Probiotics, or “good” bacteria, have been a buzzy subject in the health and wellness space for some time now, particularly as we learn more and more about the importance of maintaining a healthy gut and how that microbiome affects the rest of our body, including our skin.
But, on top of the growing popularity of ingestible probiotic products, such as yogurt and fermented foods, powdered and pill supplements, kombucha, and more, we’re now seeing probiotics pop up in our skin care. But the question is: Do they actually work? We talked to several doctors and beauty professionals to find out the dirt, so to speak, on probiotic skin care and our microbiomes, in general.
First things first, what even is a skin microbiome?
Much like our gut, our skin is also inhabited by a number of “healthy” bacteria, yeast, and viruses, which are collectively known as the skin microbiome. “A healthy microbiome is essential for optimal skin and gut health,” says Dr. Pearl Grimes, dermatologist and president of the Women’s Dermatologic Society. “The healthy organisms at both sites suppress the detrimental effects of natural residents or invading microorganisms.”
However, our skin’s microbiome can easily become disrupted and thrown off balance. As Grimes explains, a variety of factors can contribute to this imbalance, including skin-care products we use daily, like soaps and moisturizers that contain harsh ingredients. Other things that could wreak havoc on our microbiomes, according to Margo Weishar, M.D., of Springhouse Dermaesthetics, include environmental stress (hello, pollution!), acne treatments, and skin conditions, like eczema, that affect our skin's barrier functions. If all that seems overwhelming, don't worry—there are remedies available.
Is this where probiotics come in?
Yes! In fact, there are three different categories of treatments to help regulate your microbiome, which Weishar breaks down for us: “Prebiotics are composed of substances that help promote the growth of helpful bacteria, while probiotics contain the actual bacteria. Lastly, there are postbiotics, which contain substances produced by bacteria that are helpful to the skin.”
Out of these three, probiotics have become the best-known, coming to the rescue as a means of rebalancing the skin by introducing helpful bacteria missing from our microbiomes.
So are all topical probiotics just a means of slathering living bacteria on our faces?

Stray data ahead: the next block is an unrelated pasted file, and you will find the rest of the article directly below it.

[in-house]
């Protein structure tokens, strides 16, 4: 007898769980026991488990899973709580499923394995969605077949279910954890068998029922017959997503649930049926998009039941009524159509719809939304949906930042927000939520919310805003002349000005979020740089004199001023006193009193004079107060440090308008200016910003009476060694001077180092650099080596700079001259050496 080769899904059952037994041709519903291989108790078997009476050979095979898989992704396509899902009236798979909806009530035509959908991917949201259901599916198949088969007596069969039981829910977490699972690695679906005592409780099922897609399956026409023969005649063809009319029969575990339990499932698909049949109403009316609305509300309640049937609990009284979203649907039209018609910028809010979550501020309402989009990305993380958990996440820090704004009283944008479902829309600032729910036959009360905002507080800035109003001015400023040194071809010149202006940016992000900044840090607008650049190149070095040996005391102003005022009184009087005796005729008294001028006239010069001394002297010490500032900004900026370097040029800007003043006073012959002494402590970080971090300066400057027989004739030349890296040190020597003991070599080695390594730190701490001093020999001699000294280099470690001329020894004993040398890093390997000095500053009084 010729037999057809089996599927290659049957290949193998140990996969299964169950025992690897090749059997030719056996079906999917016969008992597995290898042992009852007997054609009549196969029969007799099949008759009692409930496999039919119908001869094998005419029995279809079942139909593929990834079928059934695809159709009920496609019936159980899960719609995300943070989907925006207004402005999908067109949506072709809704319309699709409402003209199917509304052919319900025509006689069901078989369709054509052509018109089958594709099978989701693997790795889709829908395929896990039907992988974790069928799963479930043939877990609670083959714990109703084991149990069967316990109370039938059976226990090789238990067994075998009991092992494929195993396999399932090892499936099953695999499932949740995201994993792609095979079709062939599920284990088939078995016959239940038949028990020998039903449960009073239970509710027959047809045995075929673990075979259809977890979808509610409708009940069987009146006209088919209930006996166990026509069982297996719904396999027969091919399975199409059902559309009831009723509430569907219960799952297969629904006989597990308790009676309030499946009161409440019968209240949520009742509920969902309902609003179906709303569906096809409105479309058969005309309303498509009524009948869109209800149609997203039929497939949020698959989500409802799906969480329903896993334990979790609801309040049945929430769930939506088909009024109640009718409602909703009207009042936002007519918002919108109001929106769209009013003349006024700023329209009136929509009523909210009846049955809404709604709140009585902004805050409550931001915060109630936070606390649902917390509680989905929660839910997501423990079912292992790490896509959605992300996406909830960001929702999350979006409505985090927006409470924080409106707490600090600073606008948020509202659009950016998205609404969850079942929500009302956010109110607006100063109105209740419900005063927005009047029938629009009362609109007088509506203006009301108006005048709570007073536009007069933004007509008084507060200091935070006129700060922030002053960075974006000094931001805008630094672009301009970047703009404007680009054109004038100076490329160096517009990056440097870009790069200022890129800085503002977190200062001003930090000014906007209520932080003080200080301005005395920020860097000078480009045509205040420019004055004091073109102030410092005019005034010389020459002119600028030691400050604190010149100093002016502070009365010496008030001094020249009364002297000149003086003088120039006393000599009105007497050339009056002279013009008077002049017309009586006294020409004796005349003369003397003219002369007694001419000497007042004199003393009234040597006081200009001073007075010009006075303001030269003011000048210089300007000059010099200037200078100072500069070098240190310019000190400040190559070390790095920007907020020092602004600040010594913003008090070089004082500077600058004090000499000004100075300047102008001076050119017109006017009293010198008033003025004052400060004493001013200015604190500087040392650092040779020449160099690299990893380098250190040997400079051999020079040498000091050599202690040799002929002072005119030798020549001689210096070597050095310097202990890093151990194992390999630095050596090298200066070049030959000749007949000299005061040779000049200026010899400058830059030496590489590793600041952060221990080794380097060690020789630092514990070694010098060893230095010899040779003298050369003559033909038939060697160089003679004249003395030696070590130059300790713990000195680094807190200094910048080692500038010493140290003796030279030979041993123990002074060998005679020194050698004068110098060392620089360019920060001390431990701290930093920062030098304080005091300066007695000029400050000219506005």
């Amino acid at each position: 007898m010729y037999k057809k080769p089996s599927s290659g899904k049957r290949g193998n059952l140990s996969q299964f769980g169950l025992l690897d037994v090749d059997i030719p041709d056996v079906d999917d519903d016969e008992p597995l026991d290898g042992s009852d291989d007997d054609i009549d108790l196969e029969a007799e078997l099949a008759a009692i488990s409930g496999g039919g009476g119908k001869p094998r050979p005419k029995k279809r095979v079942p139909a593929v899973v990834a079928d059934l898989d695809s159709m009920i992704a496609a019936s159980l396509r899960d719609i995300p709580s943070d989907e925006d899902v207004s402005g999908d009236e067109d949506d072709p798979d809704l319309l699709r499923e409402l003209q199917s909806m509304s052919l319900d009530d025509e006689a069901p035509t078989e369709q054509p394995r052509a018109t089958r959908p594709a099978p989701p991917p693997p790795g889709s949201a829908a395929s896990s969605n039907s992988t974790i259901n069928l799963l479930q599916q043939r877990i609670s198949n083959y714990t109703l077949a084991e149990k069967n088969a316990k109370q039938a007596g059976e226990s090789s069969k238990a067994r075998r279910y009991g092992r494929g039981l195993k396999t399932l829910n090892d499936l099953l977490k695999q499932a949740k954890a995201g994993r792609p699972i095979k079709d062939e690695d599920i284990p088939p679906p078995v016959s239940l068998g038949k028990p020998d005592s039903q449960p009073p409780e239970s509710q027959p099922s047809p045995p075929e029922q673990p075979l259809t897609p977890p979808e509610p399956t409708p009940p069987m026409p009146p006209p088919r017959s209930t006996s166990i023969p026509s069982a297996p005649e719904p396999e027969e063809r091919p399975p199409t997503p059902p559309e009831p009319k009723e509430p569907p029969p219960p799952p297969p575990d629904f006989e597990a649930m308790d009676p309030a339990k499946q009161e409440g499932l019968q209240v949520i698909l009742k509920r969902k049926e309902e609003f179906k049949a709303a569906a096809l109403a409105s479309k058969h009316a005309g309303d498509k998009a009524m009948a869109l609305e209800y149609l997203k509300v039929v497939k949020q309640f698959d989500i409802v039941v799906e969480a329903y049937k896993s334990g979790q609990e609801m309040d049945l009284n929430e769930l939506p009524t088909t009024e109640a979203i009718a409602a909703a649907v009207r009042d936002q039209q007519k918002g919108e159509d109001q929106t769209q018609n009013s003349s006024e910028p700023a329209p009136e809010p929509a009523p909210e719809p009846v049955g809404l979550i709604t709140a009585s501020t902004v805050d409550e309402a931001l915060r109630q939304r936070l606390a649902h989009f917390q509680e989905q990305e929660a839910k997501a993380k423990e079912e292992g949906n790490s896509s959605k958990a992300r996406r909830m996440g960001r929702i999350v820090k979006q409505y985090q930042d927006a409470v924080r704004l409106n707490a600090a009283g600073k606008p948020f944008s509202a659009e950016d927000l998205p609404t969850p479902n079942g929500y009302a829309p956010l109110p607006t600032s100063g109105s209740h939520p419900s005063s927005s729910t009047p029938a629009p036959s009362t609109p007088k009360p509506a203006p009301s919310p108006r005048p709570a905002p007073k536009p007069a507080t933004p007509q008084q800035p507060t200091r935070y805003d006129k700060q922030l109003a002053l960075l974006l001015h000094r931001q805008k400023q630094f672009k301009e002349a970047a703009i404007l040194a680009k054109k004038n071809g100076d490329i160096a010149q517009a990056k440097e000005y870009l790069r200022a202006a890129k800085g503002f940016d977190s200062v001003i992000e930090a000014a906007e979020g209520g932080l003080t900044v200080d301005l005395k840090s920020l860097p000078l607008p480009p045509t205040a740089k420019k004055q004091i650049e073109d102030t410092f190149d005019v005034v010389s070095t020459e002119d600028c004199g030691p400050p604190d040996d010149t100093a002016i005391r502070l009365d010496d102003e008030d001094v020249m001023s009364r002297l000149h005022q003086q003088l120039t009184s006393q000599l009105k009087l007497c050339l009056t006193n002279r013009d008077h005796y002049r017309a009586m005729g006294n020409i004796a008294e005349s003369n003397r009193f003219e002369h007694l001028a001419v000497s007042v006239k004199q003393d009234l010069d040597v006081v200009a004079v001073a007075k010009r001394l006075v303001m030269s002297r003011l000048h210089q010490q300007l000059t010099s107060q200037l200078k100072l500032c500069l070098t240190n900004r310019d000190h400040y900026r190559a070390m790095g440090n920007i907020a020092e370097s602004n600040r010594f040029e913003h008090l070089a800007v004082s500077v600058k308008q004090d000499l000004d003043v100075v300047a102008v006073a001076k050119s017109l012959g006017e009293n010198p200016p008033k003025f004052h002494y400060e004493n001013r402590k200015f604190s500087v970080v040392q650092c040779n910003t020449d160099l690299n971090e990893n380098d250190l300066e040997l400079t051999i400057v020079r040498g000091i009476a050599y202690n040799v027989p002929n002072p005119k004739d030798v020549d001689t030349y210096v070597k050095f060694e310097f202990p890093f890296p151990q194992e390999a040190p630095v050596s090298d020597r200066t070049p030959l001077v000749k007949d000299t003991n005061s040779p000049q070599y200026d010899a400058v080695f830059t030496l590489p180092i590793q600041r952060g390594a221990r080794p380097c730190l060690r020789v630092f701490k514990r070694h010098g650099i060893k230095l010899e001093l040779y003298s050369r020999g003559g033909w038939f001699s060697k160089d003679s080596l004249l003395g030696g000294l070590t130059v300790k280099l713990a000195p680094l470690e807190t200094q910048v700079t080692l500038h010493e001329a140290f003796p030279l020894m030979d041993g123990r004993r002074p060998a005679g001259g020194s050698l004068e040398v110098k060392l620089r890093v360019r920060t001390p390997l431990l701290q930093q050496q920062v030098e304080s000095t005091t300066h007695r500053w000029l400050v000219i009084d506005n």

No! Actually, not all probiotics are the same—they don't even all contain living bacteria. As David Pollock, beauty chemist, consultant, and the brains behind Just Ask David, explains, many products have preservative systems which kill the live bacteria microbes, making the cultures deactivated—but still effective. “The challenge is how to bring out the benefits of fermentation and probiotics when the microbe is no longer live,” he says. So while, yes, probiotic skin care involves putting products full of bacteria on our skin, some products, such as Mother Dirt, contain living cultures, while other brands, like Aurelia, contain deactivated bacteria.
But what are the specific benefits of topical probiotics?
Dr. Grimes says that “topical skin-care regimens containing probiotics have been shown to establish a healthy skin pH, reduce inflammation, reduce the deleterious effects of pollution on the skin, as well as functioning as skin antioxidants."
Additionally, Grimes says that many people with specific skin concerns should look into using probiotics: “Recent studies have shown that probiotic strains have the ability to reduce abnormal pigmentation and improve fine lines and wrinkles. Skin conditions that have been shown to benefit from topical probiotics include atopic dermatitis, acne vulgaris, acne rosacea, sebhorrheic dermatitis, and psoriasis.”
As Weishar explains, many acne treatments work by killing all bacteria on the skin—both bad and good. This can cause even more problems, though, and some think that probiotics allow the skin to learn how to regulate itself better. Weishar says, “I’m very excited by the idea of using a patient’s natural ecology of bacteria on the skin to help fight acne, rosacea, eczema, and more to help promote a beautiful, glowing complexion. It’s wonderful to use the body’s own knowledge to heal itself.”
But is it safe to put bacteria on your skin?
Grimes says that, as with all skin-care products, some individuals may experience some minor irritation. So test individual products for a while before committing to their use.
Something to keep in mind is that, as with many clean and natural skin-care products, products containing live probiotics will have a relatively short shelf life. Astarita urges you to check the box or the product itself for an expiration date to ensure effectiveness—and to be sure a product hasn’t spoiled.
You should also treat probiotic skin-care products the same way you would treat ingestible probiotics—by either keeping them refrigerated or in a very cool place, as well as follow any specific brand recommendations, suggests Grimes.
Curious to give probiotic skin care a go? Check out some of our most trusted products, below.
Biossance, Squalane + Probiotic Gel Moisturizer, $52, available at Biossance.
H20+ Beauty, Rapids Soothing Probiotic Bubble Mask, $6, available at Ulta.
Marie Veronique, Pre + Probiotic Daily Mist, $40, available at Credo.
Mother Dirt, AO+ Mist, $49, available at Mother Dirt.
Aurelia Probiotic Skincare, Miracle Cleanser, $62, available at SpaceNK.
Pacifica, Coconut Probiotic Water Rehab Cream, $16, available at Pacifica.
Osea, Vitamin C Probiotic Polish, $108, available at Credo.
Nerium International, Prolistic Skin-Balancing Lotion with Probiotic Technology, $60, available at Nerium International.